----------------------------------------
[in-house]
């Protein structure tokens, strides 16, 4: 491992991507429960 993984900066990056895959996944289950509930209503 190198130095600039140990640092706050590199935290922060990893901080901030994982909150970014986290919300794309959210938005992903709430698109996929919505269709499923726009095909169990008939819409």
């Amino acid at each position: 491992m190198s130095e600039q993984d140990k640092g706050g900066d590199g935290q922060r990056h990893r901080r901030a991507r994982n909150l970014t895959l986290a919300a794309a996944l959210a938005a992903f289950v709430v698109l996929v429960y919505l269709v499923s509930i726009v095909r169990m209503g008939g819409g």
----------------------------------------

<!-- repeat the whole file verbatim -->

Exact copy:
[in-house]
């Protein structure tokens, strides 16, 4: 491992991507429960 993984900066990056895959996944289950509930209503 190198130095600039140990640092706050590199935290922060990893901080901030994982909150970014986290919300794309959210938005992903709430698109996929919505269709499923726009095909169990008939819409």
């Amino acid at each position: 491992m190198s130095e600039q993984d140990k640092g706050g900066d590199g935290q922060r990056h990893r901080r901030a991507r994982n909150l970014t895959l986290a919300a794309a996944l959210a938005a992903f289950v709430v698109l996929v429960y919505l269709v499923s509930i726009v095909r169990m209503g008939g819409g």